My passion is about the capture of moments (ideally just the right ones), not about what I use to capture those moments with. It’s also about the fun around the photography as much as it is about the photography itself. You know, getting out with the camera for the day, the anticipation of what might be just around the next corner or down that dark alley, meeting people, stopping for lunch, that sort of thing. The day I get all caught up in the tired old “Canon vs Nikon” or “Film vs Digital” or “Colour vs B & W” crap, I’m definitely finished, since in my opinion I will have lost the part of photography I love.

    My position is that all cameras are great in one way or another, no matter what brand, format, etc… The reason I shoot digital rather than film is simply because I’m not a patient guy. I do, however, enjoy the digital darkroom as much as I know you enjoy the analogue one. I also love the look of film photography. Many of the photographers and books you’ve turned me on to have been nothing less than inspiring. Long live film!!! Digital sucks!!! 🙂 On the other hand, I’ve seen digital photos taken by the best photographers on earth that have been simply amazing. I’ve seen photos taken with an iPhone that have been truly breathtaking and inspiring. Do I care that they were shot with a phone? Nope.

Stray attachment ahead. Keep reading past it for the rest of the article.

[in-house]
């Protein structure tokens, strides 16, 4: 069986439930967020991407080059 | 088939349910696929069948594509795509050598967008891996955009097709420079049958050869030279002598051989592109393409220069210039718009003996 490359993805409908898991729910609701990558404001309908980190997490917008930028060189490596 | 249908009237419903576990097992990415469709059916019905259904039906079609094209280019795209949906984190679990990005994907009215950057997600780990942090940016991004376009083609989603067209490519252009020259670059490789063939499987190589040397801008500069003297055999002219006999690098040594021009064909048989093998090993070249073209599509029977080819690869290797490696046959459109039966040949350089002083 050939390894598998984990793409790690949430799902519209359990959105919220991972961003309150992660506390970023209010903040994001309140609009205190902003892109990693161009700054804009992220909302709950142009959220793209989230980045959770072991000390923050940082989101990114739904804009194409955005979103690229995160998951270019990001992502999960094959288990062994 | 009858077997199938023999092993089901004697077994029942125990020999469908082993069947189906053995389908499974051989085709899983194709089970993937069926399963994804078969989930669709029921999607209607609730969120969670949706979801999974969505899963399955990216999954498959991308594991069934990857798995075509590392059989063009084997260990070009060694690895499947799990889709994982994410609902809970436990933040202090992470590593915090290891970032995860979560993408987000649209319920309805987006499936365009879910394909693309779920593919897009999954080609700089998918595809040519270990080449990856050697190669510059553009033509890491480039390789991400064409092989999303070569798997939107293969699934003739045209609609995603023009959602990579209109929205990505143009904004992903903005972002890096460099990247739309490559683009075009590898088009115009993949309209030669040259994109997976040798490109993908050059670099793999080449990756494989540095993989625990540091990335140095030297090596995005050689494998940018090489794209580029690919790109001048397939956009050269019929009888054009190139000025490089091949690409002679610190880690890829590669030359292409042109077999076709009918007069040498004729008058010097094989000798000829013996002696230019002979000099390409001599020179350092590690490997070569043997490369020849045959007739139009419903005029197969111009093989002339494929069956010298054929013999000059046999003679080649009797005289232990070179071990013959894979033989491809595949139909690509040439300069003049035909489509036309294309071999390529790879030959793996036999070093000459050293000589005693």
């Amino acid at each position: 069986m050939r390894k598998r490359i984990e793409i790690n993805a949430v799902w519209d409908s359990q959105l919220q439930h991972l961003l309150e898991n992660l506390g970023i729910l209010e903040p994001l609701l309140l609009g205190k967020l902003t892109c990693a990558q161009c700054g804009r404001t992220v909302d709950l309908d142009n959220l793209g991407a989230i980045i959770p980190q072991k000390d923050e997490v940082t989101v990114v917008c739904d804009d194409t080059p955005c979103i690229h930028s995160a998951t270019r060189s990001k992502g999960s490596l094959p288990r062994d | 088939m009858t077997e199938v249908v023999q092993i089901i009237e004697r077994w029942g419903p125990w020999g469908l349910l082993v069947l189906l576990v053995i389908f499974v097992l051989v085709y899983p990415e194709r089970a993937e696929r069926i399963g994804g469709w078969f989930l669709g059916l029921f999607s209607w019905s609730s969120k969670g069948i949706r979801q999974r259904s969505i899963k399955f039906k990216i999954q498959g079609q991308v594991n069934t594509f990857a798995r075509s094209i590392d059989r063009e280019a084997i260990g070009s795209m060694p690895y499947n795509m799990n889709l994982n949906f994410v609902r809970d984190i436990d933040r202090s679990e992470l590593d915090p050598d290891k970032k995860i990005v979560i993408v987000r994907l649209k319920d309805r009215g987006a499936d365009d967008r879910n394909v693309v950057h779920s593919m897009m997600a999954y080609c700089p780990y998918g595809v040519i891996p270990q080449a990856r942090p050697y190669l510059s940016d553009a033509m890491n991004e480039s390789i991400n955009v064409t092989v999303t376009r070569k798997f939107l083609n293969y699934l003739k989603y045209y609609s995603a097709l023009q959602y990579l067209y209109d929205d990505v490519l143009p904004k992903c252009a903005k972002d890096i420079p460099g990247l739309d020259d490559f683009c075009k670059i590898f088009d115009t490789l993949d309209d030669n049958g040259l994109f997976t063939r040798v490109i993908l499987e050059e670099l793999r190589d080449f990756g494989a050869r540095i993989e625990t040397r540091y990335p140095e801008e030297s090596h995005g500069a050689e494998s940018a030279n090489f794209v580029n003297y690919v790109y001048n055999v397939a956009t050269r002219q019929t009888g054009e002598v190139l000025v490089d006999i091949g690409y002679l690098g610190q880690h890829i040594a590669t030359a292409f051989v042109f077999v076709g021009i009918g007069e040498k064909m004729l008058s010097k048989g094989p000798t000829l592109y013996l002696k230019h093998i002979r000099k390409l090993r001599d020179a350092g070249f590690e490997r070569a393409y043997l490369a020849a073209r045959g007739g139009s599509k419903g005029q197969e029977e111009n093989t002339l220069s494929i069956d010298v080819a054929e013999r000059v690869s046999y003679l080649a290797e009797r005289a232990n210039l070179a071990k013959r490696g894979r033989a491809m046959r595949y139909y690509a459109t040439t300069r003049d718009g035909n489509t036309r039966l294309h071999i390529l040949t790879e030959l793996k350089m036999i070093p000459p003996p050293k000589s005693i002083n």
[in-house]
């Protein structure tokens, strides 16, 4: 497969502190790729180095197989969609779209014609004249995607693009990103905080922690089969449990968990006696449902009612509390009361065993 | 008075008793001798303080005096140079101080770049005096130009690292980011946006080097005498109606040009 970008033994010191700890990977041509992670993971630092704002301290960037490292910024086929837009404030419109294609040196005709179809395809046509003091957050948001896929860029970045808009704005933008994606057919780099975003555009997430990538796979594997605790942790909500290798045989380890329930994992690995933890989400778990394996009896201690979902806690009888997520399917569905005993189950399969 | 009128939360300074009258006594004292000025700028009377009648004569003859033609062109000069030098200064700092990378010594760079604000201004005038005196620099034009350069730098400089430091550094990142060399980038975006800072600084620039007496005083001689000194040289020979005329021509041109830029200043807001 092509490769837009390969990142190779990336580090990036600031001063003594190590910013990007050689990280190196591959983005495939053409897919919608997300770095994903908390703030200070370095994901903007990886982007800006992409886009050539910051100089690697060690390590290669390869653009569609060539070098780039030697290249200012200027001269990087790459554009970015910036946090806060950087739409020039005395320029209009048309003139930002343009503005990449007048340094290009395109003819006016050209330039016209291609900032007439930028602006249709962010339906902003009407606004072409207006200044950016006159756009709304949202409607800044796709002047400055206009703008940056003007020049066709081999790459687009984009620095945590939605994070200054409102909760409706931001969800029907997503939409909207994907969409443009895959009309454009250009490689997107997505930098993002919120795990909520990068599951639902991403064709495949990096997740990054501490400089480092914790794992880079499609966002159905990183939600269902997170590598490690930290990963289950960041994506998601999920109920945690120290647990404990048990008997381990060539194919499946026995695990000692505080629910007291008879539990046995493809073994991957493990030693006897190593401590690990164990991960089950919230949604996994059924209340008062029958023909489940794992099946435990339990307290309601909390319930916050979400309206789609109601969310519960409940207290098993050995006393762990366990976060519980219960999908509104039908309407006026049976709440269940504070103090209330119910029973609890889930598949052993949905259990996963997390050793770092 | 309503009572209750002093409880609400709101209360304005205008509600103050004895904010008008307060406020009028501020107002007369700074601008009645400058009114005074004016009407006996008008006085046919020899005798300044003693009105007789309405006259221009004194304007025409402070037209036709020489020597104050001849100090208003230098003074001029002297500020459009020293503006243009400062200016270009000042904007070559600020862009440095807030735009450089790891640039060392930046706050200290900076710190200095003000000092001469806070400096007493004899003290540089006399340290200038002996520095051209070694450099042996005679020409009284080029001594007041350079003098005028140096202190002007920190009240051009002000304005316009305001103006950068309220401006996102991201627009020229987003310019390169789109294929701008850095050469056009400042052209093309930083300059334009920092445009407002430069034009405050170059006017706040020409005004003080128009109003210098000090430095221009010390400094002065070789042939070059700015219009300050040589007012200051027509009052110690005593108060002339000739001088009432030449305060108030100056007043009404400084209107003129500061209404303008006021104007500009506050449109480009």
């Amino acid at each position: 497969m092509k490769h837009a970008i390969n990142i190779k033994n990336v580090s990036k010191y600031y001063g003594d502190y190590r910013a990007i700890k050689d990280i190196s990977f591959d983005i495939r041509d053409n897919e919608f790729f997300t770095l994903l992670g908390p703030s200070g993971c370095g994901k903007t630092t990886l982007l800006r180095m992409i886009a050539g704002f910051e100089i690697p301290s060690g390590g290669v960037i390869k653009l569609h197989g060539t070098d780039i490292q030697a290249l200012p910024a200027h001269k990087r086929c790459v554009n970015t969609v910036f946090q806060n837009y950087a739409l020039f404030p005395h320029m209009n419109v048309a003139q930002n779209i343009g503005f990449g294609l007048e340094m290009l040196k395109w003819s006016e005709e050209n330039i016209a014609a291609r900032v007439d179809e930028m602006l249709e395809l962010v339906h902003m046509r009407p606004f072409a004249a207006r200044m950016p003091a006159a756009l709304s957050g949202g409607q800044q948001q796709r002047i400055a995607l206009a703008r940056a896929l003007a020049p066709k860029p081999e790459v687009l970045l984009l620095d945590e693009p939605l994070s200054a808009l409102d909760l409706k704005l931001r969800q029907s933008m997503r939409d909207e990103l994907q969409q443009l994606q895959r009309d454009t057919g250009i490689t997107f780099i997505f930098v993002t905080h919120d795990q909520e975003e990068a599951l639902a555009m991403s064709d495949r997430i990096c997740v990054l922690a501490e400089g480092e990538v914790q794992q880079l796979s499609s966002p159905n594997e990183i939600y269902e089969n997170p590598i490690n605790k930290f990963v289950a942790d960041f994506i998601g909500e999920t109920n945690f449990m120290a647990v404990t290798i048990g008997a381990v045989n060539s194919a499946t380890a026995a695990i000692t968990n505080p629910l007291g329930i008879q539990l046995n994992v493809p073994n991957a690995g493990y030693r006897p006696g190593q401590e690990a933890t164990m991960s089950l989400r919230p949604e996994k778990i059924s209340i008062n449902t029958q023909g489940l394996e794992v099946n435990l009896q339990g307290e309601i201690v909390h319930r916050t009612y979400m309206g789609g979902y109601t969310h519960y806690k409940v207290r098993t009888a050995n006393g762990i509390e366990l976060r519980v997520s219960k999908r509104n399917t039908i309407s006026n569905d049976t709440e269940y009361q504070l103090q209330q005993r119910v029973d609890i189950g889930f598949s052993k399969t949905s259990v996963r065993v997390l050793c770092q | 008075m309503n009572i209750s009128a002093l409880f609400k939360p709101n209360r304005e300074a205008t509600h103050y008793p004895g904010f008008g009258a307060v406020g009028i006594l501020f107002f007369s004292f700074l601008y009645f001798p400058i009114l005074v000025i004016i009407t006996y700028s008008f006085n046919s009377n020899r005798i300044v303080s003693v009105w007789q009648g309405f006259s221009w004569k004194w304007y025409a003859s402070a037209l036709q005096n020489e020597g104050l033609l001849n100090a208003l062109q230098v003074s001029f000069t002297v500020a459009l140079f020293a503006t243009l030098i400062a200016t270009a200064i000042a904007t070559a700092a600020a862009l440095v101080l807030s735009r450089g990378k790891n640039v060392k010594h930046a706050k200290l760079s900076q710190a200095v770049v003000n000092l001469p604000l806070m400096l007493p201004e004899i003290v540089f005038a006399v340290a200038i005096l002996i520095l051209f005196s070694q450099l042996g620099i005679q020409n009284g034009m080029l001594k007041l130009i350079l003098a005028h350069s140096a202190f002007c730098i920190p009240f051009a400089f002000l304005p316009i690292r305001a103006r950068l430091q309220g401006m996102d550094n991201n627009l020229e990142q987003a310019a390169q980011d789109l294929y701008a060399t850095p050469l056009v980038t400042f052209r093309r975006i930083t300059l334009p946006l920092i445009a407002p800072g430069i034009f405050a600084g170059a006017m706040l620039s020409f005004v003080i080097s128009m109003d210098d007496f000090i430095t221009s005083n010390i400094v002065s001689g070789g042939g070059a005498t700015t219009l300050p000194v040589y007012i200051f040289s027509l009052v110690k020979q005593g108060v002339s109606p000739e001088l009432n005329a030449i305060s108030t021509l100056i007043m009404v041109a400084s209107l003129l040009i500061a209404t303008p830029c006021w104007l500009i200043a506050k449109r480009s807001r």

I don’t know about your camera but I can promise you that my camera has no soul. It’s nothing but an inanimate object destine to break down one day and find its way to the scrap heap just like all technology over time. I do not love it. I do not like it. I have not named it. It’s simply a tool that serves its purpose. If there’s any soul to be found in photography it’s in the photographer’s heart and eye, no?

    It’s one thing to love your camera, but it’s important to realize your camera doesn’t take photographs, you do. That’s how I see it. Your mileage may vary.